COPAKE—Hecate Energy has announced a second reduction in the acreage it proposes to use for its 60-megawatt Shepherd’s Run Solar facility in Craryville.
And now the Columbia County Board of Supervisors has come out against the controversial project.
Hecate, a developer of solar farms, wind farms and energy storage projects, is headquartered in Chicago. Last month the company announced that it would switch to the state’s 94-C fast track application for its 200,000 solar panel installation.
Also, Hecate said at two April 28 Zoom information sessions that the size of the project footprint would shrink from 360 acres to 255 acres and the panels would now occupy 80.8 acres, down from 280 acres.
In January Hecate announced that it would withdraw the battery storage component from its original proposal. That disclosure came on the heels of a December 2020 announcement during a Hecate virtual informational open house that it will reduce the project’s footprint by more than 25% from 500-acres to 360-acres.
The company plans to build the facility on several parcels east of the Taconic Hills Central School and north of Copake Lake. The panel arrays will be situated primarily in four areas: on the north and south sides of state Route 23, just east of the county Route 11A intersection; on the east side of county Route 7, north of Cambridge Road; and on the southwest side of County Route 7A (Center Hill Road) south of County Route 7 in the Copake hamlet of Craryville.
According to slides presented at the information sessions, the total project area is 873 acres, of which 255 acres or 29.3% will be “fenced in” and the panels will take up 9.3% of the total area.
While all the areas where the panels would be situated remain the same, some panels have been removed from each area according to the “Project Layout Changes” slide.
It will be a ground-mounted solar facility with photovoltaic (PV) panels on “galvanized steel tracker racking structures,” according to the slides.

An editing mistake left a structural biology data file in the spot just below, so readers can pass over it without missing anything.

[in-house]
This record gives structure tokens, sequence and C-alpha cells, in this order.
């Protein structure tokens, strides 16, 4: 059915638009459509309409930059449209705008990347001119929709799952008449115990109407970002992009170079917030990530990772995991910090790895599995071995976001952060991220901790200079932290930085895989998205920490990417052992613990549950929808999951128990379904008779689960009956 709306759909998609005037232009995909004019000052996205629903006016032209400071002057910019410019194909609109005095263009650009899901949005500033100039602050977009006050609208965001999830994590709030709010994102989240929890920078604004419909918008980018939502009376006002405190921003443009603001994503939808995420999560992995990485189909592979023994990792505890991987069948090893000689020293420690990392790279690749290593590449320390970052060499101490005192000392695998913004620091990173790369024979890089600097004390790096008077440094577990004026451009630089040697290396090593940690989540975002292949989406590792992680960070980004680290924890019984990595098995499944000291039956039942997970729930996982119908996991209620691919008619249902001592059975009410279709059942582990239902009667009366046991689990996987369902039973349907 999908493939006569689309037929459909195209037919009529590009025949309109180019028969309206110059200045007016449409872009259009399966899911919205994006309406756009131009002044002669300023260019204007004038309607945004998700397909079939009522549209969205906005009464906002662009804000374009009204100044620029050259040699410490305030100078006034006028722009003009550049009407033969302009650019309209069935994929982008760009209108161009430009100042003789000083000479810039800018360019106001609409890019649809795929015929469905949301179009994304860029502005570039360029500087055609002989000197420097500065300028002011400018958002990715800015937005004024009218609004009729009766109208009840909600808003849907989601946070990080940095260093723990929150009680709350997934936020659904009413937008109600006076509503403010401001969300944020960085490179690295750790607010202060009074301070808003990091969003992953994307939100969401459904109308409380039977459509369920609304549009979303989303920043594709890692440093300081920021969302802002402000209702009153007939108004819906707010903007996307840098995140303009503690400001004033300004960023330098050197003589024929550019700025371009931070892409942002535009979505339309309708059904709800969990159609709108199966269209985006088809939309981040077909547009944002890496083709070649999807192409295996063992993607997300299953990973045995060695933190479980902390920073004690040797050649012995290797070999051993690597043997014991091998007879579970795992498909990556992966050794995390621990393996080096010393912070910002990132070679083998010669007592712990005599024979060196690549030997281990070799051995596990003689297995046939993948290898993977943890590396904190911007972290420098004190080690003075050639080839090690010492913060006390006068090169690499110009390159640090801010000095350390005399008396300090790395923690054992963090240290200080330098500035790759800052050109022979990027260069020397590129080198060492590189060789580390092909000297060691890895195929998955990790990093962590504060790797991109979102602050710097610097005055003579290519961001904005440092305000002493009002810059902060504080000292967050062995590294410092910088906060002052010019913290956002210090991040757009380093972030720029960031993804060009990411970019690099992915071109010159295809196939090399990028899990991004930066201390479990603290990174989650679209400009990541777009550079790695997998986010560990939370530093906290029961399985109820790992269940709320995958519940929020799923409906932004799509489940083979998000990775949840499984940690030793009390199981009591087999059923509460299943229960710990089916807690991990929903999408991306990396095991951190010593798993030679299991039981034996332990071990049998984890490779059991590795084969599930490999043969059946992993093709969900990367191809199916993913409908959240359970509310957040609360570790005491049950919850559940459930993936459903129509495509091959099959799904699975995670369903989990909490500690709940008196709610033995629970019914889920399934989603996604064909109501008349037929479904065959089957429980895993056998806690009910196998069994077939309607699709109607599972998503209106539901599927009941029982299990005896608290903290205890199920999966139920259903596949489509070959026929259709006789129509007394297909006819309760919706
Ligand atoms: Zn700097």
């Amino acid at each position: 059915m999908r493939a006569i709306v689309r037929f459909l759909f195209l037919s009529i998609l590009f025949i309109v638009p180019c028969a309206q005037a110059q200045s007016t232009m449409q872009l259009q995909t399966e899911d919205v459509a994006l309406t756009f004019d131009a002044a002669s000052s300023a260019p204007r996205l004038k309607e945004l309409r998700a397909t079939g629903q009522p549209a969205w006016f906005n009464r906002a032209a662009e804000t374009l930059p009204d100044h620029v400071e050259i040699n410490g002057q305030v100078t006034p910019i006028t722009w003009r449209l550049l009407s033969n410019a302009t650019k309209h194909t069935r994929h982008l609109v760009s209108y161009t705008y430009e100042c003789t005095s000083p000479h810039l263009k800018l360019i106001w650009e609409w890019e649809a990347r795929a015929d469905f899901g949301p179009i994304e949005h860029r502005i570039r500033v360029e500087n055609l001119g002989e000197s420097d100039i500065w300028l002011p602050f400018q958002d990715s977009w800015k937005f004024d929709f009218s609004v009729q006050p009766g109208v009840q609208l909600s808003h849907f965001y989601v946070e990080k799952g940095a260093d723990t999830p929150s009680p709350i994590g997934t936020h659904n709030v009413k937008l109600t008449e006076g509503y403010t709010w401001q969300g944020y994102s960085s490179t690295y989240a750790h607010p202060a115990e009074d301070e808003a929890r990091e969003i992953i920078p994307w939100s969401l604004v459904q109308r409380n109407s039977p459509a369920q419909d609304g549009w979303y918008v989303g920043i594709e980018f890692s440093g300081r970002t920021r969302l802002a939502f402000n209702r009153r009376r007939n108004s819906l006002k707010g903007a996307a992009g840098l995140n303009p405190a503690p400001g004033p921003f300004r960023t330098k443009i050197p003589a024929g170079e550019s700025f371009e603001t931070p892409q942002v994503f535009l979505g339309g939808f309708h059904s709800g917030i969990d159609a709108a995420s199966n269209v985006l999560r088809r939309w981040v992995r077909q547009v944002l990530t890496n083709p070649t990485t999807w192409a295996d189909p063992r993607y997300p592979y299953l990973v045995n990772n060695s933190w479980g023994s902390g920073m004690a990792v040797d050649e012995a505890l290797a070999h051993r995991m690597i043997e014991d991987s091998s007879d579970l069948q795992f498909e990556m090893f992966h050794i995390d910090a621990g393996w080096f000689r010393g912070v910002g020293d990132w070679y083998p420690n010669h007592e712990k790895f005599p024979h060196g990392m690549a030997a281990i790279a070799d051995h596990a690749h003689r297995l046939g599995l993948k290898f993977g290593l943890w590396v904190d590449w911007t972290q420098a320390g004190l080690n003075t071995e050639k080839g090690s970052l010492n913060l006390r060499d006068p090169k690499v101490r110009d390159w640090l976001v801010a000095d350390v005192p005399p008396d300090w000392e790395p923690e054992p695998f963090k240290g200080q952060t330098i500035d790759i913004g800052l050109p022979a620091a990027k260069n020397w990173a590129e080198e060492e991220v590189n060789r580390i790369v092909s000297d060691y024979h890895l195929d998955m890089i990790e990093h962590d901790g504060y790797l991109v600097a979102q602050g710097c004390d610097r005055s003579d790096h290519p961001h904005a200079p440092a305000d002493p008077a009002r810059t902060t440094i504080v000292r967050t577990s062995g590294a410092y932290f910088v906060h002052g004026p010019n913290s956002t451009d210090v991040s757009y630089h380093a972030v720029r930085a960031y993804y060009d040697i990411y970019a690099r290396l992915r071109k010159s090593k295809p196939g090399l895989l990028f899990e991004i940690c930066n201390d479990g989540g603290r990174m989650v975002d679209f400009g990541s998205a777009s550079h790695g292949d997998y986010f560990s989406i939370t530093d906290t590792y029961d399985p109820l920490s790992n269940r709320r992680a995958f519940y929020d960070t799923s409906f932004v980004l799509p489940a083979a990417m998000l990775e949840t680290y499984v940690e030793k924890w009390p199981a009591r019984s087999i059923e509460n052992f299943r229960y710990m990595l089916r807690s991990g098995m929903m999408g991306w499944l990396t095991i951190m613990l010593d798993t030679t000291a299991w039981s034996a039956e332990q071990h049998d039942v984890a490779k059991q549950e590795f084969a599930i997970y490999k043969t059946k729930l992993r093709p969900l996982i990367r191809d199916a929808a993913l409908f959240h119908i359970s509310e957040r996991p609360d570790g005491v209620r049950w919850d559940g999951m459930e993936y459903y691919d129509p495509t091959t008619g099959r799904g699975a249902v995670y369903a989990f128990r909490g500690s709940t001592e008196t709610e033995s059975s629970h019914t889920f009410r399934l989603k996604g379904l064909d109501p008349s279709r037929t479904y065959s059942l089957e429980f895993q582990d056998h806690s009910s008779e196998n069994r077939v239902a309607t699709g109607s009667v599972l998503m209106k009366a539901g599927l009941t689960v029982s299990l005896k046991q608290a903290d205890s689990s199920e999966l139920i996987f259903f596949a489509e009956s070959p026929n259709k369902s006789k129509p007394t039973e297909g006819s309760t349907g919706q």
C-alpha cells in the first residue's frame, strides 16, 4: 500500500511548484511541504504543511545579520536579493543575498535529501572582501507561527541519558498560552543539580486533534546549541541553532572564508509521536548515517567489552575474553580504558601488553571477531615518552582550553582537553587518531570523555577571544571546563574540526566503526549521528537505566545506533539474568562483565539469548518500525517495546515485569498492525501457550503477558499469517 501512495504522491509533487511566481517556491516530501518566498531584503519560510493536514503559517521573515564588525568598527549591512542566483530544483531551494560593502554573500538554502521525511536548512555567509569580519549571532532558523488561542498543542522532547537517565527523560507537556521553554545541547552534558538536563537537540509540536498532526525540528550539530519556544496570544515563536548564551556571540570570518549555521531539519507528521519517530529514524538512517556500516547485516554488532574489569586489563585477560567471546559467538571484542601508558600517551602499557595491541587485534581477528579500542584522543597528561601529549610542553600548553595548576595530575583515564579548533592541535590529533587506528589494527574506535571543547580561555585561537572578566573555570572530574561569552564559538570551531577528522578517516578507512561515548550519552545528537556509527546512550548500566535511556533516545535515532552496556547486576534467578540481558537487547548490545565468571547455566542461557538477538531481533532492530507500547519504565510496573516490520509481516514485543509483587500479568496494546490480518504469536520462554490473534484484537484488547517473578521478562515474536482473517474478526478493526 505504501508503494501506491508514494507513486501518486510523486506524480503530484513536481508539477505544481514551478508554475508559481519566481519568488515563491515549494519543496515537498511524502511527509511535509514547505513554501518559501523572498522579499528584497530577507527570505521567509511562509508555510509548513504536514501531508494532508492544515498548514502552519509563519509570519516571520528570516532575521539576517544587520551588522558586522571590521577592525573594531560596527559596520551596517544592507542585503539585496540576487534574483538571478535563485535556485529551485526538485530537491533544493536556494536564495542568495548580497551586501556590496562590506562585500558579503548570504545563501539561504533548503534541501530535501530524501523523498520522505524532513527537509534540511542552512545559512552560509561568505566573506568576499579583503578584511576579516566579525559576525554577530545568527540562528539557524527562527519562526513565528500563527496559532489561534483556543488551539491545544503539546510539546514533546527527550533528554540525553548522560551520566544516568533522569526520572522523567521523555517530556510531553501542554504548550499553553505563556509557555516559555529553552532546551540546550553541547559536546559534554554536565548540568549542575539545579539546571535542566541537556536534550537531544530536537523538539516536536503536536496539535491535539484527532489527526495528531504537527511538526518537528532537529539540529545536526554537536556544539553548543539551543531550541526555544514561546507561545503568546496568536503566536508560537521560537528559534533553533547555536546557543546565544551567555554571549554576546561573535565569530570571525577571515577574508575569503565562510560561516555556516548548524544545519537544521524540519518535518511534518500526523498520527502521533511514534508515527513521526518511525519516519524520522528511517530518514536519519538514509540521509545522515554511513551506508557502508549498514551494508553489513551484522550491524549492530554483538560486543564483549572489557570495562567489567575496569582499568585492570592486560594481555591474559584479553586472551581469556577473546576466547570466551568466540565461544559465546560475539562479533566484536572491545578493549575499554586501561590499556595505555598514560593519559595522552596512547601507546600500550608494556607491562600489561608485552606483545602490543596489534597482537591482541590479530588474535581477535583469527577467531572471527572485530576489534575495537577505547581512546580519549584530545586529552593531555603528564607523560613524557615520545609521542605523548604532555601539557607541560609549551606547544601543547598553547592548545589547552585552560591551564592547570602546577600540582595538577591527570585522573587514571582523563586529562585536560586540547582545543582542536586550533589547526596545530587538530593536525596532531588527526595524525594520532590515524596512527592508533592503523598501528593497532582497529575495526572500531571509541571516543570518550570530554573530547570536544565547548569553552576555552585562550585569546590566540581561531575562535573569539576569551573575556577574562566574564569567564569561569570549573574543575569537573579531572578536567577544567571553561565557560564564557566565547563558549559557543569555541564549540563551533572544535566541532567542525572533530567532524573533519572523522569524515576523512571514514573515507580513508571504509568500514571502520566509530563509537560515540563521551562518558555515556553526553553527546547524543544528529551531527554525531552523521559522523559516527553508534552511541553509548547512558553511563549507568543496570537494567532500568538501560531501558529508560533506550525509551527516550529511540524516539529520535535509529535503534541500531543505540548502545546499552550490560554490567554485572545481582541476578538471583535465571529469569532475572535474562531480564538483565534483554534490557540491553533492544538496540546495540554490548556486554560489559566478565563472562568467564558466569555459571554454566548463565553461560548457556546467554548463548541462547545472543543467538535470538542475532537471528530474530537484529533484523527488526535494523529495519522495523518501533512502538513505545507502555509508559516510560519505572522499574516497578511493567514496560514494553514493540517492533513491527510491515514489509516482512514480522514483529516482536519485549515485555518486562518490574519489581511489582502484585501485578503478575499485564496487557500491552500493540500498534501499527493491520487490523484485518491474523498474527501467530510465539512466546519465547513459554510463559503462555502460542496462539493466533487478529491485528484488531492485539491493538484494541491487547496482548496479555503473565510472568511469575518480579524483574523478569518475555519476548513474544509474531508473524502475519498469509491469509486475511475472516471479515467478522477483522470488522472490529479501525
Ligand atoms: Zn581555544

The panel arrays will be about 10-feet above grade at the tallest point “about the height of field corn stalks.” Panels will be a crystalline-type commonly used for residential roof-top systems.
Many of the slides in the presentation focus on pollination, emphasizing the plan to integrate a pollinator habitat into the solar development—a “pollinator partnership.”
Meanwhile at its May 12 meeting, the Columbia County Board of Supervisors unanimously adopted a resolution “supporting the Town of Copake in opposing the development and installation of Shepherd’s Run as it is currently envisioned…”
The resolution states that Columbia County opposes state approval of renewable energy projects that are inconsistent with local laws and opposed by local governments. The county also opposes what’s called Part BBB of the state budget and urges that all utility scale solar plants of this magnitude should be subject to local environmental review.
The county Board of Supervisors “urges that local assessors should retain discretion to value all real property within their Town, including large renewable energy installations.”
The county resolution calls on the governor and state legislature to “adopt legislation which would meet the challenges of climate change without violating Home Rule and local zoning powers and which would more fairly distribute the responsibility of confronting Climate Change among all communities throughout the State instead of placing a disproportionate burden on small rural communities.”